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10 Long-term outcomes of adults with williams syndrome in an adult congenital heart disease centre
  1. G Ooues,
  2. S Thorne,
  3. S Bowater,
  4. P Clift,
  5. L Hudsmith
  1. Department of Adult Congenital Heart Disease, Queen Elizabeth Hospital, Birmingham, UK


Background Williams syndrome, is a congenital, multisystem disorder, involving the cardiovascular, connective tissue and central nervous systems. We sought to determine long-term outcomes of these patients in our Adult Congenital Heart Disease Service.

Methods A retrospective review of case notes of patients with Williams syndrome was performed, reviewing clinic letters, operation details and cardiac imaging.

Results We identified 37 adults with Williams syndrome (62% male) with mean age 30±9.6 years (range, 19 to 56 years). 6 patients (16%) were discharged after their first review as no cardiovascular abnormalities were identified. One patient was lost to follow-up. Mean follow-up of the rest was 7.9±4.6 years (range, 6 months to 15 years). Most common cardiovascular manifestations included systemic arterial hypertension (40%, n=12), supravalvar aortic stenosis (57%, n=17; repaired (n=10)), pulmonary artery stenosis (30%, n=9; operated (n=5)) and aortic coarctation (20%, n=6; repaired (n=4)). At last clinic review, 10 patients (33%) were NYHA II (n=9) or NYHA III (n=1). 12 patients (40%) were hypertensive (BP >140 systolic), despite being on antihypertensive treatment (n=8). All patients were in sinus rhythm and no arrhythmias were identified. 9 patients (30%) had prolonged QTc (>440 ms in men or >460 ms in women). The majority (97%, n=29) had good left ventricular function (mean EF 63%±4.6%), and only one patient had mild impairment (EF 50%). No significant post-operative gradients were measured.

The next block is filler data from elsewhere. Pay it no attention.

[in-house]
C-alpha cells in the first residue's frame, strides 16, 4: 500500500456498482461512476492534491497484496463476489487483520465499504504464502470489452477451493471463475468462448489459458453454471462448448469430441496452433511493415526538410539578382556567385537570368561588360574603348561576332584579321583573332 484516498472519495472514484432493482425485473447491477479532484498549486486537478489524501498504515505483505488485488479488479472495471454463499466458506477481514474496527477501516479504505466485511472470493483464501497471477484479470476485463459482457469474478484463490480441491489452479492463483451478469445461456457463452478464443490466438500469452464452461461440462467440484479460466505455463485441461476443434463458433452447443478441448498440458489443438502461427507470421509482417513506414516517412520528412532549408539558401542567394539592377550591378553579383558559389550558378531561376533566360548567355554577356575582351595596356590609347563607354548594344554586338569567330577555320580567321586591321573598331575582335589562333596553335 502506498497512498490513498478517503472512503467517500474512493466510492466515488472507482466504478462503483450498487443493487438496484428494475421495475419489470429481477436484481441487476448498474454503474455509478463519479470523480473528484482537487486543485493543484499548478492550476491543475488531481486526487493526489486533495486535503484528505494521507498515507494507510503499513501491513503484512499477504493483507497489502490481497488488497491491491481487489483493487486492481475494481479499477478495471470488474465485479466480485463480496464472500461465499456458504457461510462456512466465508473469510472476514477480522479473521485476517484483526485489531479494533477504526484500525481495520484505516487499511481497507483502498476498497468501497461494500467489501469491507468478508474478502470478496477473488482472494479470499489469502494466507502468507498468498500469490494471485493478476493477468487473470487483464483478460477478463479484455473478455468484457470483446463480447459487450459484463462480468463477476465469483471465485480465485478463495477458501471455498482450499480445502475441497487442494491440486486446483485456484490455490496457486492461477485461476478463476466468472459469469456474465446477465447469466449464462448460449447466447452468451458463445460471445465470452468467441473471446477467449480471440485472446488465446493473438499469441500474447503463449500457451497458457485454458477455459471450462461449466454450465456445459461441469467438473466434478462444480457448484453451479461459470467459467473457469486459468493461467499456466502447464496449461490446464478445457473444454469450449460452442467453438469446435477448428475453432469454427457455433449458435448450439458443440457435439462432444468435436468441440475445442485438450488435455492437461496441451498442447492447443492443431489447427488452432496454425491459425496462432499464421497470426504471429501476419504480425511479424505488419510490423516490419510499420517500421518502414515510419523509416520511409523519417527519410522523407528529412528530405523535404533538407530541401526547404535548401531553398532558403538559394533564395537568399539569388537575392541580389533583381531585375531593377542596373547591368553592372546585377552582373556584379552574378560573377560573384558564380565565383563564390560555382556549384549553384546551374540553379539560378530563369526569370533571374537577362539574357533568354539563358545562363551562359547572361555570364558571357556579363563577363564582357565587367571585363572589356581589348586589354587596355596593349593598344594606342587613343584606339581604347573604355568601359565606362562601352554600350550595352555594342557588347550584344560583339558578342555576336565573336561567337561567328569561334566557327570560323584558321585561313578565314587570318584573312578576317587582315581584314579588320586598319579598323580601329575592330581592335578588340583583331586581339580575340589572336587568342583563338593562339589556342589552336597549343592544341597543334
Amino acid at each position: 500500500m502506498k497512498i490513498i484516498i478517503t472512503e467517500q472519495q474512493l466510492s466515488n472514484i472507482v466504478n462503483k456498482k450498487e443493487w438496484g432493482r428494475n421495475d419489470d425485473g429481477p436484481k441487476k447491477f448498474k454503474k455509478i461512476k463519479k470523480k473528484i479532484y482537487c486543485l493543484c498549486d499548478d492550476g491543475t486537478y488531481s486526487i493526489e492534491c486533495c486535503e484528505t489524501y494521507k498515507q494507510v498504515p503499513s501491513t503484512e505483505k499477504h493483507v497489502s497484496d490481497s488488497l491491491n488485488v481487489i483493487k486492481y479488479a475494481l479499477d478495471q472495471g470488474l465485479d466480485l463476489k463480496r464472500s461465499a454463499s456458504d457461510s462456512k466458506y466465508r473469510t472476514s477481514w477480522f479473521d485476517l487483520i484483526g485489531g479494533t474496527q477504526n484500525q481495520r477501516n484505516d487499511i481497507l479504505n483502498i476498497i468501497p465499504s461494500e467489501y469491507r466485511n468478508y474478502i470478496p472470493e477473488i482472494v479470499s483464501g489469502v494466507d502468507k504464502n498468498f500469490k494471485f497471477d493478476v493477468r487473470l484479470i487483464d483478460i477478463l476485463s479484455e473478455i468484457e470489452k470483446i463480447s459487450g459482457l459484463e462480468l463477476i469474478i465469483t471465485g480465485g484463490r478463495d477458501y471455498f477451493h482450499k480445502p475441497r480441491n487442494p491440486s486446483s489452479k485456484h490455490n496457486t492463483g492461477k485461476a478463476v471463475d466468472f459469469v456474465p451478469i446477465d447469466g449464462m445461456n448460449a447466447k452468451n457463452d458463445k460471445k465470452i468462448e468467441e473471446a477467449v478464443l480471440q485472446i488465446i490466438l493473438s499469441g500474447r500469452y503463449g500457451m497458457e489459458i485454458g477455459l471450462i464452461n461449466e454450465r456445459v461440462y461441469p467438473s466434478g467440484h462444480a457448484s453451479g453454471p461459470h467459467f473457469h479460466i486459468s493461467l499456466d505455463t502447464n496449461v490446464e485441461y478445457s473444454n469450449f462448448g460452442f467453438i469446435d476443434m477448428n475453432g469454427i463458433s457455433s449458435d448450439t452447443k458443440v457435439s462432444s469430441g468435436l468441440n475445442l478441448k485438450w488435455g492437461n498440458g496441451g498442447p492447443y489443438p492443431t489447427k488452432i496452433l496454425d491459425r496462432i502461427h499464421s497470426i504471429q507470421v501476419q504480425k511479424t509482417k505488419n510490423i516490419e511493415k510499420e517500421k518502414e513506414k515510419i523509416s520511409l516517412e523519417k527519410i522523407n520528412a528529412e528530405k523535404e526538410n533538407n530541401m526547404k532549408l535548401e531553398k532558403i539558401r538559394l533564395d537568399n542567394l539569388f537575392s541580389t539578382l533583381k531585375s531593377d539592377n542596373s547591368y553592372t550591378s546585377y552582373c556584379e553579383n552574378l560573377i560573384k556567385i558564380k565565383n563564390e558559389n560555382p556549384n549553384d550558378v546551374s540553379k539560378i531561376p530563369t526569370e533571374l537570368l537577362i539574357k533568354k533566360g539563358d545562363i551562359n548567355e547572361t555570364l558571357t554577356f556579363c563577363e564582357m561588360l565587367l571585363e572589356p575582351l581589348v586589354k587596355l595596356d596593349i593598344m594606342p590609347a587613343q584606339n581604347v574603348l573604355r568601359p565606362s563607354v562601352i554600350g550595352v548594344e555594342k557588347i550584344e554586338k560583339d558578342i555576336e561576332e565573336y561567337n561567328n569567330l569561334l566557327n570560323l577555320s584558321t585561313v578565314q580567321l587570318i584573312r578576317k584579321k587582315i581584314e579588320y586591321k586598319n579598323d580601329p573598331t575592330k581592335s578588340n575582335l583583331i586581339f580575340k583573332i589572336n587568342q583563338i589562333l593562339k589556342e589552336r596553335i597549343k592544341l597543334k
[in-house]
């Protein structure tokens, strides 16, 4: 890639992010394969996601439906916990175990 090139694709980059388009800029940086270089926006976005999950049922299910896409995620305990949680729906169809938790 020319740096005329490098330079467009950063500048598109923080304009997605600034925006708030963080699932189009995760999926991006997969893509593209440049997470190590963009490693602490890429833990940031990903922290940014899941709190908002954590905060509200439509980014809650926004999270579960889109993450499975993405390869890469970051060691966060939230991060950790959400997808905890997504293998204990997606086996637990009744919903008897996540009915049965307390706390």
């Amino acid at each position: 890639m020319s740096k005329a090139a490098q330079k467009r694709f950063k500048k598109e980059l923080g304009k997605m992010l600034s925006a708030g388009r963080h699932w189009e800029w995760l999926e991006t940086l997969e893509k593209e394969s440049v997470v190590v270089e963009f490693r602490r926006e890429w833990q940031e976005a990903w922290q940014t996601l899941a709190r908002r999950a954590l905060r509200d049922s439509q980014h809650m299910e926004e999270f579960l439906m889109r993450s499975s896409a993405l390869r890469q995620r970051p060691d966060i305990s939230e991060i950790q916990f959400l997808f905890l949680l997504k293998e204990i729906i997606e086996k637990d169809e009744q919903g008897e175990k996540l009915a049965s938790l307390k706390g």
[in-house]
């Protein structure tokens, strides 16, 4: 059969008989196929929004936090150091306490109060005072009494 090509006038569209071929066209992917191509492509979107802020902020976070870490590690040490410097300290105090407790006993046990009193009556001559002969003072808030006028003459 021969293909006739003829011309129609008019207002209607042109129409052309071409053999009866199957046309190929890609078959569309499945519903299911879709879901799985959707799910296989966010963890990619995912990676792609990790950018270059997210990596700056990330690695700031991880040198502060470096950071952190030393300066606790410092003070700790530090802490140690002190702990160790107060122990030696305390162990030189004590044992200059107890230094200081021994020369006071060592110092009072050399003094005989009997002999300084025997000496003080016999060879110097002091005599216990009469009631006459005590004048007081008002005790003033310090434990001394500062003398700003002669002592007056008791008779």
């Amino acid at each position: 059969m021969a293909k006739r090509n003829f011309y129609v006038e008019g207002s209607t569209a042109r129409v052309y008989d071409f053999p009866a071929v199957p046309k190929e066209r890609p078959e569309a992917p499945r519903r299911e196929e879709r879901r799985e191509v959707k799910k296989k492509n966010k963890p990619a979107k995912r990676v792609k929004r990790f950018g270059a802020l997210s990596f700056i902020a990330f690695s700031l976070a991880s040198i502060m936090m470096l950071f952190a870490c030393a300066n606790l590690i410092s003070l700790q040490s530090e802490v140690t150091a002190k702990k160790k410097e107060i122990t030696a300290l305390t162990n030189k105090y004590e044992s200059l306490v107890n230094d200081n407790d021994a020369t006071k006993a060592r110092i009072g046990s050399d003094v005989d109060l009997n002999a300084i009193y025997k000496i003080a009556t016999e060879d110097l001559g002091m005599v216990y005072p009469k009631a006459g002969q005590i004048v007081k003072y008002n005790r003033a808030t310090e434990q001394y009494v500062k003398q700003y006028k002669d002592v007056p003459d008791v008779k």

Conclusion Long-term follow-up of patients with Williams syndrome and significant cardiovascular disease is essential with particular care to blood pressure control.

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